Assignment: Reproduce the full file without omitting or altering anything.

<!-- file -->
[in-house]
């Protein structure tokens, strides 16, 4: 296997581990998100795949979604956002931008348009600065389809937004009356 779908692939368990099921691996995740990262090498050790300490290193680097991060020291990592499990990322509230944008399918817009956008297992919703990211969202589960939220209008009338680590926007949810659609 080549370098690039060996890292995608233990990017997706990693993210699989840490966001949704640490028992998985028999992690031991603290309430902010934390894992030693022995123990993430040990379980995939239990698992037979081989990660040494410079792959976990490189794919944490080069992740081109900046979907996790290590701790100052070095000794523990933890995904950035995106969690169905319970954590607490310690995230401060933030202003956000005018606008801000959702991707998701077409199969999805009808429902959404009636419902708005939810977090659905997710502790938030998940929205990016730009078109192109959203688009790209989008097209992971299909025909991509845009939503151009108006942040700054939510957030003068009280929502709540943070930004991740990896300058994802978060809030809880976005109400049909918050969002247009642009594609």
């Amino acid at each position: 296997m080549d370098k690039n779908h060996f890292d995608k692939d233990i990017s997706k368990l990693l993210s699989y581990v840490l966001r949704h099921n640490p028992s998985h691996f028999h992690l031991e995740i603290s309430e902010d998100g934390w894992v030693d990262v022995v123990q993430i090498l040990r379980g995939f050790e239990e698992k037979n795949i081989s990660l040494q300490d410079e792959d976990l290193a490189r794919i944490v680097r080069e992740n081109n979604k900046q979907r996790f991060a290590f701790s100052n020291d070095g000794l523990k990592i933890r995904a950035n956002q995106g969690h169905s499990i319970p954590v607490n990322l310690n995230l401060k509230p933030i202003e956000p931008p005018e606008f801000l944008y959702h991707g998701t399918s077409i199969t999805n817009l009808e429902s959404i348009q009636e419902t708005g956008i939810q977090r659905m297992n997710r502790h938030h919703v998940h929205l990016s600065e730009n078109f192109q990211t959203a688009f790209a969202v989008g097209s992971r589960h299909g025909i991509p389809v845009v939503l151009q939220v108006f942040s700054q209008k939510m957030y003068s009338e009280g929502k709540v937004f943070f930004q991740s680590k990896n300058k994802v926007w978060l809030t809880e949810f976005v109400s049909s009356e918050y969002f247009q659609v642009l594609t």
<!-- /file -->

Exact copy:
[in-house]
């Protein structure tokens, strides 16, 4: 296997581990998100795949979604956002931008348009600065389809937004009356 779908692939368990099921691996995740990262090498050790300490290193680097991060020291990592499990990322509230944008399918817009956008297992919703990211969202589960939220209008009338680590926007949810659609 080549370098690039060996890292995608233990990017997706990693993210699989840490966001949704640490028992998985028999992690031991603290309430902010934390894992030693022995123990993430040990379980995939239990698992037979081989990660040494410079792959976990490189794919944490080069992740081109900046979907996790290590701790100052070095000794523990933890995904950035995106969690169905319970954590607490310690995230401060933030202003956000005018606008801000959702991707998701077409199969999805009808429902959404009636419902708005939810977090659905997710502790938030998940929205990016730009078109192109959203688009790209989008097209992971299909025909991509845009939503151009108006942040700054939510957030003068009280929502709540943070930004991740990896300058994802978060809030809880976005109400049909918050969002247009642009594609």
């Amino acid at each position: 296997m080549d370098k690039n779908h060996f890292d995608k692939d233990i990017s997706k368990l990693l993210s699989y581990v840490l966001r949704h099921n640490p028992s998985h691996f028999h992690l031991e995740i603290s309430e902010d998100g934390w894992v030693d990262v022995v123990q993430i090498l040990r379980g995939f050790e239990e698992k037979n795949i081989s990660l040494q300490d410079e792959d976990l290193a490189r794919i944490v680097r080069e992740n081109n979604k900046q979907r996790f991060a290590f701790s100052n020291d070095g000794l523990k990592i933890r995904a950035n956002q995106g969690h169905s499990i319970p954590v607490n990322l310690n995230l401060k509230p933030i202003e956000p931008p005018e606008f801000l944008y959702h991707g998701t399918s077409i199969t999805n817009l009808e429902s959404i348009q009636e419902t708005g956008i939810q977090r659905m297992n997710r502790h938030h919703v998940h929205l990016s600065e730009n078109f192109q990211t959203a688009f790209a969202v989008g097209s992971r589960h299909g025909i991509p389809v845009v939503l151009q939220v108006f942040s700054q209008k939510m957030y003068s009338e009280g929502k709540v937004f943070f930004q991740s680590k990896n300058k994802v926007w978060l809030t809880e949810f976005v109400s049909s009356e918050y969002f247009q659609v642009l594609t």